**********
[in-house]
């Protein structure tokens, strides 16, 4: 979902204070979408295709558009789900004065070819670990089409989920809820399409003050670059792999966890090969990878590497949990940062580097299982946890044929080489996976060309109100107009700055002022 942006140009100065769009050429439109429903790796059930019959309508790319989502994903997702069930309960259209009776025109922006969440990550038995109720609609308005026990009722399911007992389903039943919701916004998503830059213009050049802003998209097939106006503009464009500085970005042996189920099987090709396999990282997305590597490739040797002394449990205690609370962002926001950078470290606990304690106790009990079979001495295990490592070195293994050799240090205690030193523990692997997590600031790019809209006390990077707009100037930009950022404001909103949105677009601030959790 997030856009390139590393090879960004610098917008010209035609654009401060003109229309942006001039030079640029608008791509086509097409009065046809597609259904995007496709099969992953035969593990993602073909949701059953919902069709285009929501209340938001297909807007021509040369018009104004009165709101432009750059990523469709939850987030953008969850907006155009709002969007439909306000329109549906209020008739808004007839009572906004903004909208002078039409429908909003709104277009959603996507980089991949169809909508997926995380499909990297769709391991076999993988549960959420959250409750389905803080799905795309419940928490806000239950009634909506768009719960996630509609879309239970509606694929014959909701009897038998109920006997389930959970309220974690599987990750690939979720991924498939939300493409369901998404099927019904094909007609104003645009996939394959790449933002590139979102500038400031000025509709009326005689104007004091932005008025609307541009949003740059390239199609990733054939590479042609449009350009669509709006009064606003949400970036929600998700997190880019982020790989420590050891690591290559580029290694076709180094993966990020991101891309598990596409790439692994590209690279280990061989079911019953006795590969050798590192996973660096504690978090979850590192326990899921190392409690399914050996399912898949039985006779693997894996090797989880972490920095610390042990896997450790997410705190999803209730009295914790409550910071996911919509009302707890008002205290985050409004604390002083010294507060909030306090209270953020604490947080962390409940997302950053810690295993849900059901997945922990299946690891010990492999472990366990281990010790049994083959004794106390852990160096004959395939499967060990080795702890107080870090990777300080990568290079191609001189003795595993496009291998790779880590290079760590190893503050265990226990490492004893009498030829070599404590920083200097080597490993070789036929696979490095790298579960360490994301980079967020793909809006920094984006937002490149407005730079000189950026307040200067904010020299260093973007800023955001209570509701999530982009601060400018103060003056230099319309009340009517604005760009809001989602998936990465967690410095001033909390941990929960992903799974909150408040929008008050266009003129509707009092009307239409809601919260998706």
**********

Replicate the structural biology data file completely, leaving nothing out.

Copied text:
[in-house]
């Protein structure tokens, strides 16, 4: 979902204070979408295709558009789900004065070819670990089409989920809820399409003050670059792999966890090969990878590497949990940062580097299982946890044929080489996976060309109100107009700055002022 942006140009100065769009050429439109429903790796059930019959309508790319989502994903997702069930309960259209009776025109922006969440990550038995109720609609308005026990009722399911007992389903039943919701916004998503830059213009050049802003998209097939106006503009464009500085970005042996189920099987090709396999990282997305590597490739040797002394449990205690609370962002926001950078470290606990304690106790009990079979001495295990490592070195293994050799240090205690030193523990692997997590600031790019809209006390990077707009100037930009950022404001909103949105677009601030959790 997030856009390139590393090879960004610098917008010209035609654009401060003109229309942006001039030079640029608008791509086509097409009065046809597609259904995007496709099969992953035969593990993602073909949701059953919902069709285009929501209340938001297909807007021509040369018009104004009165709101432009750059990523469709939850987030953008969850907006155009709002969007439909306000329109549906209020008739808004007839009572906004903004909208002078039409429908909003709104277009959603996507980089991949169809909508997926995380499909990297769709391991076999993988549960959420959250409750389905803080799905795309419940928490806000239950009634909506768009719960996630509609879309239970509606694929014959909701009897038998109920006997389930959970309220974690599987990750690939979720991924498939939300493409369901998404099927019904094909007609104003645009996939394959790449933002590139979102500038400031000025509709009326005689104007004091932005008025609307541009949003740059390239199609990733054939590479042609449009350009669509709006009064606003949400970036929600998700997190880019982020790989420590050891690591290559580029290694076709180094993966990020991101891309598990596409790439692994590209690279280990061989079911019953006795590969050798590192996973660096504690978090979850590192326990899921190392409690399914050996399912898949039985006779693997894996090797989880972490920095610390042990896997450790997410705190999803209730009295914790409550910071996911919509009302707890008002205290985050409004604390002083010294507060909030306090209270953020604490947080962390409940997302950053810690295993849900059901997945922990299946690891010990492999472990366990281990010790049994083959004794106390852990160096004959395939499967060990080795702890107080870090990777300080990568290079191609001189003795595993496009291998790779880590290079760590190893503050265990226990490492004893009498030829070599404590920083200097080597490993070789036929696979490095790298579960360490994301980079967020793909809006920094984006937002490149407005730079000189950026307040200067904010020299260093973007800023955001209570509701999530982009601060400018103060003056230099319309009340009517604005760009809001989602998936990465967690410095001033909390941990929960992903799974909150408040929008008050266009003129509707009092009307239409809601919260998706």